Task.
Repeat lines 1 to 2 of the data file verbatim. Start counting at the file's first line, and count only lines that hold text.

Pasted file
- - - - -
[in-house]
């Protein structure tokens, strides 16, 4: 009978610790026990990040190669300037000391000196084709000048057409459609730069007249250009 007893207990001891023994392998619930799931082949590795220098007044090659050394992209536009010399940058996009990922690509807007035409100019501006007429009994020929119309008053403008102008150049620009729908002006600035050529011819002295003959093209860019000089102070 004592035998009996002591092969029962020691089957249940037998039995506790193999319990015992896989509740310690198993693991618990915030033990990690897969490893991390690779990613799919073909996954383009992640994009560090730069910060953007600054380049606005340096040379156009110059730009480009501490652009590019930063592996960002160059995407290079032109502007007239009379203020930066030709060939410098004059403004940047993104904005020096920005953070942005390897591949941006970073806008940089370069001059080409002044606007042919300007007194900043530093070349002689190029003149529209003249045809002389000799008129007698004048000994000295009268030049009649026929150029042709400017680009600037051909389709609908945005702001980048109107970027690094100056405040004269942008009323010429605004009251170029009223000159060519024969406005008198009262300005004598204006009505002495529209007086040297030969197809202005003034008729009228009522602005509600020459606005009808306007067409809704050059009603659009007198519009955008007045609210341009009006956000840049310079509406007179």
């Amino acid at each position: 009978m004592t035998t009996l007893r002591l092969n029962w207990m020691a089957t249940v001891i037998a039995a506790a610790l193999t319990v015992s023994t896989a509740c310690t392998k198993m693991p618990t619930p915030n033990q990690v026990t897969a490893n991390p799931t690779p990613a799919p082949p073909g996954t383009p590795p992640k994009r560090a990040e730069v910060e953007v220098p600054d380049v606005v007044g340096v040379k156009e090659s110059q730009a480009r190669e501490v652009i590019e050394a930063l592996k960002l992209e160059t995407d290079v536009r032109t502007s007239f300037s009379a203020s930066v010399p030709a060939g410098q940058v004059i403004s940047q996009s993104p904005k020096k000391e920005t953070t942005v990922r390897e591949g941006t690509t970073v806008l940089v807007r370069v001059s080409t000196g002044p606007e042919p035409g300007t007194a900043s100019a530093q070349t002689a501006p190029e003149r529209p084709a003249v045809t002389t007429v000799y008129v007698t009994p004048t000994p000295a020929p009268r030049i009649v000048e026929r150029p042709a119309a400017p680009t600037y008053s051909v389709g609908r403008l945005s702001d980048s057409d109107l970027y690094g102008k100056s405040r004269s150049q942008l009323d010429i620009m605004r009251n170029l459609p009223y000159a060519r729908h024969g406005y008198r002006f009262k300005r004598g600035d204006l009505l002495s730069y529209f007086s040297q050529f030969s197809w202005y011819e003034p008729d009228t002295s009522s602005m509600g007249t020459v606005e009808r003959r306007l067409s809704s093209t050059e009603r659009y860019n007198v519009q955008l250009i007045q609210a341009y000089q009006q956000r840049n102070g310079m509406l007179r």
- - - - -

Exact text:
[in-house]
């Protein structure tokens, strides 16, 4: 009978610790026990990040190669300037000391000196084709000048057409459609730069007249250009 007893207990001891023994392998619930799931082949590795220098007044090659050394992209536009010399940058996009990922690509807007035409100019501006007429009994020929119309008053403008102008150049620009729908002006600035050529011819002295003959093209860019000089102070 004592035998009996002591092969029962020691089957249940037998039995506790193999319990015992896989509740310690198993693991618990915030033990990690897969490893991390690779990613799919073909996954383009992640994009560090730069910060953007600054380049606005340096040379156009110059730009480009501490652009590019930063592996960002160059995407290079032109502007007239009379203020930066030709060939410098004059403004940047993104904005020096920005953070942005390897591949941006970073806008940089370069001059080409002044606007042919300007007194900043530093070349002689190029003149529209003249045809002389000799008129007698004048000994000295009268030049009649026929150029042709400017680009600037051909389709609908945005702001980048109107970027690094100056405040004269942008009323010429605004009251170029009223000159060519024969406005008198009262300005004598204006009505002495529209007086040297030969197809202005003034008729009228009522602005509600020459606005009808306007067409809704050059009603659009007198519009955008007045609210341009009006956000840049310079509406007179």